The lottery drawing is scheduled for April 28 at the charter school, on Oakland Street. (Photo by John T. Ward. Click to enlarge)
By JOHN T. WARD
Though its highly controversial proposal to double enrollment was rejected, the Red Bank Charter School has won state approval to conduct a weighted entrance lottery.
Charter school Superintendent and Principal Meredith Pennotti confirmed Tuesday that New Jersey Education Commissioner David Hespe had reversed course on one aspect of his February 29 decision and approved the use of a lottery structured to give socio-economically disadvantaged kids better odds of joining the 200-student school.
Railroad gardener Michael Humphreys could easily crush a dozen buildings if he were to lie across his “grown-ups’ playground.” (Photos by Stacie Fanelli. Click to enlarge.)
By STACIE FANELLI
In Michael Humphreys’ backyard are a covered wagon, a water tower, a livery stable, a totem pole, a sawmill and hundreds more relics of American history. Running through a miniature, imaginary town are his pride and joy: working locomotives built to scale.
Humphreys’ toy train collection, 20 years in the making, came to fruition eight years ago when he moved his family to Fair Haven, fenced in his yard, leveled the ground and built a railroad garden running half the length of his 60 x 35 foot yard.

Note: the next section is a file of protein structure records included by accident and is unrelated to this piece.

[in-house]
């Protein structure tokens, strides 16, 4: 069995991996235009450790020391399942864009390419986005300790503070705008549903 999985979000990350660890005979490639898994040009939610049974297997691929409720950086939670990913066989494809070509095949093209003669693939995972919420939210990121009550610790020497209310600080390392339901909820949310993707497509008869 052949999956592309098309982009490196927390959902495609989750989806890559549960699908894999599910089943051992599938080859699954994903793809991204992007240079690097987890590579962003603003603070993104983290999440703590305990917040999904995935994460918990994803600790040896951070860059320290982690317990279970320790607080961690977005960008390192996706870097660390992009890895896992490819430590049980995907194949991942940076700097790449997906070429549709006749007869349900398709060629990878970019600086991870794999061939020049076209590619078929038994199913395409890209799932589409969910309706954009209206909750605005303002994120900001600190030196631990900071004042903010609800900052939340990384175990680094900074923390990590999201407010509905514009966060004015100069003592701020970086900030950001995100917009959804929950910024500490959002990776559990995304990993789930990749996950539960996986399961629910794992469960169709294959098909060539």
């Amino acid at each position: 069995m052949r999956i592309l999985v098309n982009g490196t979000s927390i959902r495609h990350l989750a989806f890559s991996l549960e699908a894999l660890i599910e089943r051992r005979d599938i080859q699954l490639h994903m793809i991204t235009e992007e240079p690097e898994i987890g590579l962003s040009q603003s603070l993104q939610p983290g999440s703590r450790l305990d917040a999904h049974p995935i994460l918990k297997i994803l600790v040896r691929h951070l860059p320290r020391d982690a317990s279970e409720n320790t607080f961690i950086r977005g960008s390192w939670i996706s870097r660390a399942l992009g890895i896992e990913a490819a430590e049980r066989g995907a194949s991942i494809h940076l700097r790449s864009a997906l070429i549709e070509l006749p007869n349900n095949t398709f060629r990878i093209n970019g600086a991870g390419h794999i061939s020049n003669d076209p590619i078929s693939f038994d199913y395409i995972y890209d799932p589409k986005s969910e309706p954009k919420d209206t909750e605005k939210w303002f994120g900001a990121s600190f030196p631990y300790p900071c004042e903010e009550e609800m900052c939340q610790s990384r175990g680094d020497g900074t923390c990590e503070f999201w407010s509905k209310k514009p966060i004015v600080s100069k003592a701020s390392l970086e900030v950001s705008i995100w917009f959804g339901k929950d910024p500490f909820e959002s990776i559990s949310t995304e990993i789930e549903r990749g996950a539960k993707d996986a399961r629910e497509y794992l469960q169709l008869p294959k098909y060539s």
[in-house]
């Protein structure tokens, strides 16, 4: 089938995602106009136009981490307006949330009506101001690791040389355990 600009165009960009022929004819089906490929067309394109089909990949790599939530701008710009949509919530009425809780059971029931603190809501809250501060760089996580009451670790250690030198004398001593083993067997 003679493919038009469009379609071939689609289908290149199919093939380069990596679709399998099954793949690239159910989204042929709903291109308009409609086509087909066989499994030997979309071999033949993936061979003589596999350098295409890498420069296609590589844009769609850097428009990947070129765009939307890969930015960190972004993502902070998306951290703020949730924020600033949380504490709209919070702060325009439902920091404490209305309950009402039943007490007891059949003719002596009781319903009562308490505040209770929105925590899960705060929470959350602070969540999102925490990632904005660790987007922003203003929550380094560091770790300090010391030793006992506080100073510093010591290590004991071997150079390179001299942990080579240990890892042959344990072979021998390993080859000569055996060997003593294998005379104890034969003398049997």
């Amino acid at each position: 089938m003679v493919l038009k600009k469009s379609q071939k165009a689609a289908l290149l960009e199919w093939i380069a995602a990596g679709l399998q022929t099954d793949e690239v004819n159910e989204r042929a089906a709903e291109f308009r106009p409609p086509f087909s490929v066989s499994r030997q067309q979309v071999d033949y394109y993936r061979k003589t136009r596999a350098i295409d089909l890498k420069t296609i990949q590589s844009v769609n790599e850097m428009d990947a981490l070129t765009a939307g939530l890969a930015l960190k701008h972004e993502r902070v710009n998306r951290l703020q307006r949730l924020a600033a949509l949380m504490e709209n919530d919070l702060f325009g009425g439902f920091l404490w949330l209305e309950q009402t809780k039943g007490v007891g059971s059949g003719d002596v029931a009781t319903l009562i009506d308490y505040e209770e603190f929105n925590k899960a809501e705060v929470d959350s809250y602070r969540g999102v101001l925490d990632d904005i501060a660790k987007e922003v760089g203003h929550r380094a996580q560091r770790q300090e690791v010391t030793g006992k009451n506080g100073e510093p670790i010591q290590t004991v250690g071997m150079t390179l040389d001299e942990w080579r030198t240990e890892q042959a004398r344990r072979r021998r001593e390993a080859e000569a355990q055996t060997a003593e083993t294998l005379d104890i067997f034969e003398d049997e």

“Basically, I’m a designer,” he said. “I’m making a theatrical effect.”
John and Rachel Decker of Queen Vacuum are leading the charge to highlight Red Bank’s daytime attractions this Saturday. (Photo courtesy Fran Waldmann)
By TOM CHESEK
“Red Bank is really diverse but it sometimes gets pegged as a nightlife town,” says Rachel Decker of Queen Vacuum and Sewing Machine, the long-running Monmouth Street business (formerly Graman’s) that she and her husband John have operated for the better part of the past decade.
“While the restaurants and theaters are really wonderful, as a ‘daytime’ sort of business we felt a little left out, in that what we do didn’t fit in with a lot of RiverCenter’s events and promotions,” she says.
As the young, stylish and energetic NextGen owners of the 50-year-old appliance retailer and servicer (John, a former employee of founder Gene Graman, bought the business in 2003; Rachel came on board full time in 2006), the thirtysomething Tinton Falls couple admits to having been a bit jealous of the parade of dining, shopping and recreational happenings that passed by their shop like trains from the nearby NJ Transit platform.
As a member of the marketing committee for Red Bank RiverCenter, however, Rachel “knew that other businesses in town felt the way we did.” Acknowledging that the way to address the problem was to “be constructive rather than complain,” the former graphic designer took the liberty of “pitching a few ideas at ’em” and when the dust cleared, she found herself appointed chair of the first-ever Only One Red Bank Home Event, a promotion designed to prepare the home-oriented “unsung retail heroes and service businesses” of Red Bank for their long overdue close-up.
“Wiggie’s Kiddie Center?” A view north on Broad Street in 1951, from the Dorn’s Classic Images archive, is included in the calendar. (Click to enlarge and see Wiggie’s at left)
By DUSTIN RACIOPPI
Two of Red Bank’s most venerable names in commerce have gotten together for a little nostalgia trip into the borough’s past.
It’s a 12-month journey captured in photographs that show Red Bank’s buildings and streetscapes from 1940 to 1979, put into calendar form by David Prown of Prown’s Home Improvement and the husband-wife duo of George Severini and Kathy Dorn Severini oF Dorn’s Classic Images.